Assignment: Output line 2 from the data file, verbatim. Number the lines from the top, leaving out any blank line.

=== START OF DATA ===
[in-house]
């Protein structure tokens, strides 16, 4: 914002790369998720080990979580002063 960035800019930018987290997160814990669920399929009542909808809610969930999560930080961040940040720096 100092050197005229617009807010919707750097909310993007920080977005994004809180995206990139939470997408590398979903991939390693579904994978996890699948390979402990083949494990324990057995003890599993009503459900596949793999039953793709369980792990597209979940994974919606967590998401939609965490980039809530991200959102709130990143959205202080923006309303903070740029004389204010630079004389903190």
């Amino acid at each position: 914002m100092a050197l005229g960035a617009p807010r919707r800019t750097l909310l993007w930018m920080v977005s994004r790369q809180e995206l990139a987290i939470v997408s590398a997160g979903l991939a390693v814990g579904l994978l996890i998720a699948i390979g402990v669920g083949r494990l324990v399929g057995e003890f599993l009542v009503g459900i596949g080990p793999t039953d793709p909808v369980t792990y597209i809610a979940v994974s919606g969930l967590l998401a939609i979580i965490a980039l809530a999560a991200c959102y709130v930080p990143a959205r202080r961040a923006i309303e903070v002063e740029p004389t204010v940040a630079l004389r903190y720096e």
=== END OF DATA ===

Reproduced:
């Protein structure tokens, strides 16, 4: 914002790369998720080990979580002063 960035800019930018987290997160814990669920399929009542909808809610969930999560930080961040940040720096 100092050197005229617009807010919707750097909310993007920080977005994004809180995206990139939470997408590398979903991939390693579904994978996890699948390979402990083949494990324990057995003890599993009503459900596949793999039953793709369980792990597209979940994974919606967590998401939609965490980039809530991200959102709130990143959205202080923006309303903070740029004389204010630079004389903190």